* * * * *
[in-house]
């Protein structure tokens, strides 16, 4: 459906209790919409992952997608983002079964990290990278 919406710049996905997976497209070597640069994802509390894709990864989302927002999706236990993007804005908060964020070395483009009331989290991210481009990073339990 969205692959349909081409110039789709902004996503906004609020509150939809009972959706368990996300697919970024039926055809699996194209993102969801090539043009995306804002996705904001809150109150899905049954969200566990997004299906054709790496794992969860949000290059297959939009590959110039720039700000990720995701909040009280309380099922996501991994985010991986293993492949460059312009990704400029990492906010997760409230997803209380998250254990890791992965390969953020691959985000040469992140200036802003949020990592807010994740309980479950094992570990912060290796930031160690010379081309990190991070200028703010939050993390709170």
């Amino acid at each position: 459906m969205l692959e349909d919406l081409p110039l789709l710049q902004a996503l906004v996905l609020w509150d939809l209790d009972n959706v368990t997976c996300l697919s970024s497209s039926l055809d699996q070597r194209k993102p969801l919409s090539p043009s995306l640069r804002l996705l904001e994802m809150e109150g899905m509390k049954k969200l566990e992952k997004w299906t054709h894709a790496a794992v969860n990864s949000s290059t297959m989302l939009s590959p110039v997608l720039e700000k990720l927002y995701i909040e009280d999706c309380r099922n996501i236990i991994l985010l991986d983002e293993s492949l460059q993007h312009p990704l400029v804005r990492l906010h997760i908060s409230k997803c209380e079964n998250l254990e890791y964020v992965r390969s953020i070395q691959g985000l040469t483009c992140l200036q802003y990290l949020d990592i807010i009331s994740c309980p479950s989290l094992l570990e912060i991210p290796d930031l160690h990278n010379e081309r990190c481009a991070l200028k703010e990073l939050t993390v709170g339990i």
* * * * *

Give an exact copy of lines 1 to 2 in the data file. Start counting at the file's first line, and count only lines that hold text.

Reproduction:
[in-house]
């Protein structure tokens, strides 16, 4: 459906209790919409992952997608983002079964990290990278 919406710049996905997976497209070597640069994802509390894709990864989302927002999706236990993007804005908060964020070395483009009331989290991210481009990073339990 969205692959349909081409110039789709902004996503906004609020509150939809009972959706368990996300697919970024039926055809699996194209993102969801090539043009995306804002996705904001809150109150899905049954969200566990997004299906054709790496794992969860949000290059297959939009590959110039720039700000990720995701909040009280309380099922996501991994985010991986293993492949460059312009990704400029990492906010997760409230997803209380998250254990890791992965390969953020691959985000040469992140200036802003949020990592807010994740309980479950094992570990912060290796930031160690010379081309990190991070200028703010939050993390709170």